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Find Out Why Your CSS Isn’t Working! New Firefox DevTools Features


There isn’t a web designer alive who doesn’t wish they could get back the hours of their life spent scouring CSS for seemingly impossible-to-find bugs.

The team of developers working on Firefox DevTools might not be able to restore that lost time, but instead they’re bringing us new tools that can help us get through our future troubleshooting as fast as possible.

In this article you’ll see how to use two new features available now in Firefox Nightly DevTools (or “Developer Tools” depending on what you prefer to call them) to help you find out what’s wrong with your CSS, and at the end of the article you’ll also get a peek at a bonus bit of recently added functionality.

Download Firefox Nightly
Download Firefox Nightly

1. See Why Inactive CSS Isn’t Working

How many times have you added some CSS to your design, checked your preview, and found that your changes have had absolutely no effect? If you’re anything like the rest of us the answer is almost certainly: many, many times.

Well, the new “inactive CSS” messages in Firefox DevTools are going to help you see what’s missing from your code at a glance.

Here’s an example of how you might use this functionality.

Let’s say you’ve added a <span> element to your page to hold an SVG icon, and you want to restrict it to a size of 50px by 50px. You’ve added height and width properties to your CSS accordingly, however they don’t seem to be controlling the element size at all. You look in the Firefox DevTools inspector tab at the Styles panel, and see both properties are greyed out and have a little ⓘ icon at the end of their lines.

You hover over this icon and Firefox shows you a message telling you why the CSS isn’t working:

why the css isnt working as you thought

The message tells you the reason the width and height properties are inactive on this element is because its display type is set to inline.

Firefox recommends switching to display:inline-block;. So you follow the provided advice and the issue goes away with the icon now sized at 50px square as intended:

element resized just as it should be

Right now the inactive CSS flagging system is still very new and doesn’t yet have the complete list of informative messages it will have when it moves over to Firefox proper. The Firefox DevTools team tells us:

“We will be adding a larger collection of warnings very soon too, to warn users about more tricky CSS cases.”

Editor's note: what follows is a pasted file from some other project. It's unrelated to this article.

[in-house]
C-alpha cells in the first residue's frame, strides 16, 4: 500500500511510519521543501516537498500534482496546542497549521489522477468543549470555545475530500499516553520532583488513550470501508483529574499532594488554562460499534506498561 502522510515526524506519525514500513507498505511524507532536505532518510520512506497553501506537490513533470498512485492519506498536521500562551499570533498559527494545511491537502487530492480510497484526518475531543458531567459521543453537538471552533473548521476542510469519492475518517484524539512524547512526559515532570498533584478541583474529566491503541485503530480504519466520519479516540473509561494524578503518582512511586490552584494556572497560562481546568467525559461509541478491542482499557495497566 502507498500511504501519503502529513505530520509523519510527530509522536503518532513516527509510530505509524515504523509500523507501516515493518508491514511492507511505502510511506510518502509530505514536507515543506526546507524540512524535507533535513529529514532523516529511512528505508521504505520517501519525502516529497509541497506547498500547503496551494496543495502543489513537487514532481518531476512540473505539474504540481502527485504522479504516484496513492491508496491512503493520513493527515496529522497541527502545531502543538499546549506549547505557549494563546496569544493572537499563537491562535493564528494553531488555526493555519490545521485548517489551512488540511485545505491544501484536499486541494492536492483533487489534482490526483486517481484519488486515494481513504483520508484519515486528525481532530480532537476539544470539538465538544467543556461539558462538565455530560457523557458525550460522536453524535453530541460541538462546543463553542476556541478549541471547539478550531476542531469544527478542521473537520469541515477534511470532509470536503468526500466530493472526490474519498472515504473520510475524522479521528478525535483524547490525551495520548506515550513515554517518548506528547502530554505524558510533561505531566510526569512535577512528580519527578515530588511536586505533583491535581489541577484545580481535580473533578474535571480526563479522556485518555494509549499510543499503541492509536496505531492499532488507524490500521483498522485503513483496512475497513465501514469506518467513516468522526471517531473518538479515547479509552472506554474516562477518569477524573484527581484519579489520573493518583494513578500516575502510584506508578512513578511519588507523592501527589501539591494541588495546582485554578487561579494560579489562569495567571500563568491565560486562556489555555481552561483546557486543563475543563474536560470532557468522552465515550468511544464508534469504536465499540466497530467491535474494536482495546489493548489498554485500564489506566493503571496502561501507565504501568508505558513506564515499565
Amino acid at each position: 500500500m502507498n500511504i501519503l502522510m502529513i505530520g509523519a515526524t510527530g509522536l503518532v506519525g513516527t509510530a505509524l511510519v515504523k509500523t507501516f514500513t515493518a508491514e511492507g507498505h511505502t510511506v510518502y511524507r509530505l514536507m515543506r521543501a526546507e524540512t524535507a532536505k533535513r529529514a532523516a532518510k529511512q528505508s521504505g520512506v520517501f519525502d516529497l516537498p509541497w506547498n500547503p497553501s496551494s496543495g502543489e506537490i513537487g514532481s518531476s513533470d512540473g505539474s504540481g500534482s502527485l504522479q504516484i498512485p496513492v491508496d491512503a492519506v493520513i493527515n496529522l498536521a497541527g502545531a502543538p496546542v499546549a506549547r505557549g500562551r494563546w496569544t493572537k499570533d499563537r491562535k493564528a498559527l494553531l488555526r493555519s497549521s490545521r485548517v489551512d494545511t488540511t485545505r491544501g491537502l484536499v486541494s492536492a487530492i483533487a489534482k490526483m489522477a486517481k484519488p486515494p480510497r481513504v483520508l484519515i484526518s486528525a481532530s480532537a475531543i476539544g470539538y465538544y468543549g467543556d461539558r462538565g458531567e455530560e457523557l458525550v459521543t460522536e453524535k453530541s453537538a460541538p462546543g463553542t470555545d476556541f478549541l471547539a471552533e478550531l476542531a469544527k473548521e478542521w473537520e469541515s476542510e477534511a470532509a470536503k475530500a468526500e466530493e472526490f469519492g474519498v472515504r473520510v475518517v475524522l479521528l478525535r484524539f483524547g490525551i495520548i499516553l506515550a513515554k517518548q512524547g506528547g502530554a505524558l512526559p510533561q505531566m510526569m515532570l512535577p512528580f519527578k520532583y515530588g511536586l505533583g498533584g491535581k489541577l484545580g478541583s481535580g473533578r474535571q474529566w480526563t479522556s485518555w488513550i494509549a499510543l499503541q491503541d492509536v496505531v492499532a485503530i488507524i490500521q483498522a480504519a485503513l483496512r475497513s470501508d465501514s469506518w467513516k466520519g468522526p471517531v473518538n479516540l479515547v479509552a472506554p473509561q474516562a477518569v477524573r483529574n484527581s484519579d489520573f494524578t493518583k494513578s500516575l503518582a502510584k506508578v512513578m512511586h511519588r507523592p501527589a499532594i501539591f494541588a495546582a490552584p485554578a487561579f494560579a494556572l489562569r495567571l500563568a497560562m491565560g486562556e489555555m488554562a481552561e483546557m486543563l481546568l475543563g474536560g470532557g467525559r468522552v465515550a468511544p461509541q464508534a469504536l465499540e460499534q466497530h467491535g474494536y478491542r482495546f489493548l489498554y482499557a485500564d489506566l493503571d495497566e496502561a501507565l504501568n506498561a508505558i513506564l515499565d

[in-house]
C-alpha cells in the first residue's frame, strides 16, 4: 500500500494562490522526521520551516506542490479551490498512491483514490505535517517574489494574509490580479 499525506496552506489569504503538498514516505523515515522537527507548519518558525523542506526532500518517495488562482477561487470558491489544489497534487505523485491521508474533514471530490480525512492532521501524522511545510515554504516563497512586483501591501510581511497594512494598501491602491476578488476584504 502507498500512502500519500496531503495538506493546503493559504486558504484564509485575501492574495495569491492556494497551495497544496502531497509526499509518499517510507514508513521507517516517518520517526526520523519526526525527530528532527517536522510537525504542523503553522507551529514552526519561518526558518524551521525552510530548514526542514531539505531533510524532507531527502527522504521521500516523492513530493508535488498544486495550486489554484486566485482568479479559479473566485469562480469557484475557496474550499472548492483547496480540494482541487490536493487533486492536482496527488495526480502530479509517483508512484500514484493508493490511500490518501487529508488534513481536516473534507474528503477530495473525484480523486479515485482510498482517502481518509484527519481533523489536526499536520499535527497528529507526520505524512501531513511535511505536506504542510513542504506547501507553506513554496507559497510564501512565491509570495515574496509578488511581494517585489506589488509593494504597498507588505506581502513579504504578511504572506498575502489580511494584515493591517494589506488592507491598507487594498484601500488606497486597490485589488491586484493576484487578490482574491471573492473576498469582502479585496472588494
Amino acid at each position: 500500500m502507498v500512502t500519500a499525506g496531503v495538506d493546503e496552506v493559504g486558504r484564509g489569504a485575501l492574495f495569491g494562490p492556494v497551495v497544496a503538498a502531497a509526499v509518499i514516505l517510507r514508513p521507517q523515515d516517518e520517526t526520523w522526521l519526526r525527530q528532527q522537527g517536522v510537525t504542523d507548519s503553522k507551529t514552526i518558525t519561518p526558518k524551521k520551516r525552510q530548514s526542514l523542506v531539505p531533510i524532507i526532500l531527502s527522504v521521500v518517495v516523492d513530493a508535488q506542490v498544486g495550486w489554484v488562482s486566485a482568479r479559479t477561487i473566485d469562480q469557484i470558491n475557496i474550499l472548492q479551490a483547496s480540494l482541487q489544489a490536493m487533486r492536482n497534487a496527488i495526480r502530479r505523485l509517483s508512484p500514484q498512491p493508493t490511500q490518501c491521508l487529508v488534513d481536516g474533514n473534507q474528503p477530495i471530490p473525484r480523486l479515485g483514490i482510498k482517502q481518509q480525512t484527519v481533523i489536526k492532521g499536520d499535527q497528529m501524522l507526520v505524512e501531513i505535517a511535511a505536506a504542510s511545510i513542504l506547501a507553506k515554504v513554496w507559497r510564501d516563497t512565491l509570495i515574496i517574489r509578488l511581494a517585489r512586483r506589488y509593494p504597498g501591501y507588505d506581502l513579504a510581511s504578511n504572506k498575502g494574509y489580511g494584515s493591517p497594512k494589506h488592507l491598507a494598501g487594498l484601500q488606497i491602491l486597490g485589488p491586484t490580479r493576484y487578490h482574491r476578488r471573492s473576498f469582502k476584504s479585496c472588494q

That said, the functionality that’s there now is already helpful and ready for use.

2. List All Elements Related to a CSS Warning

You might think of DevTools consoles as being something primarily used with JavaScript, however you can also use the Firefox console to see warnings about issues in CSS. To ensure you’re seeing these warnings go to the Console tab in DevTools and hit the little CSS button highlighted in the image below:

the little CSS button highlighted

With this switch toggled on, if there are problems in your CSS you’ll likely see a warning in the console here.

For example, let’s say you’ve knocked together a quick style to create a stack of boxes but unbeknownst to you your keyboard is playing up and blinked off for a second right as you were specifying a unit on your padding value.

You see the DevTools console is showing you a message saying the padding value couldn’t be parsed and that the declaration has been dropped. In earlier versions of Firefox you would have seen this message and a line reference for the stylesheet, but now it can also display a list of every element effected by this dropped declaration.

To see this list you expand the warning message and its nested NodeList item. You can now see the HTML of each element, and when you hover over the little target-like icon at the end of a line the related element is highlighted on the page:

the related element is highlighted on the page

Click one of the icons and it takes you directly to the related location in the Inspector panel, showing both the HTML and CSS in question:

 both the HTML and CSS in question

Here you see the problem property greyed and crossed out, you then spot the missing unit on the value and solve the issue right away.

Bonus: Print Preview From @media Rules

Firefox can now give you a live preview of how your site will look in print, as determined by its media queries. This addition may not directly relate to finding issues in CSS, however perhaps we could still broadly consider this a troubleshooting feature, because how many of us actively consider the design of how our sites appear in print? Maybe the often complete absence of CSS that could be useful is a problem in itself.

The ability to easily preview your print version can be a great way to help you fix that problem - if you deem such a solution valuable for your audience. When viewing your site in its normal mode open DevTools and, in the Inspector tab, click the little page-like button at the top right of the styles panel:

open DevTools and in the Inspector tab

You’ll then get a preview of whatever styling has been generated from your @media print {...} rules:

preview of whatever styling has been generated from your media print  rules

If you want your sites to look pretty in print, this feature will be a great help in making that happen.

Wrapping Up

As a final note, the support for CSS subgrids we talked about in our article CSS Subgrid: Features, Syntax, and the Problem It Will Solve, (as well as associated DevTools features), is close to landing and expected for Firefox 69.

Firefox DevTools are fantastic and have several features found nowhere else, so do yourself a favor and check out what they have to offer!

Keep up with what’s happening in DevTools over at the Firefox Nightly Blog.

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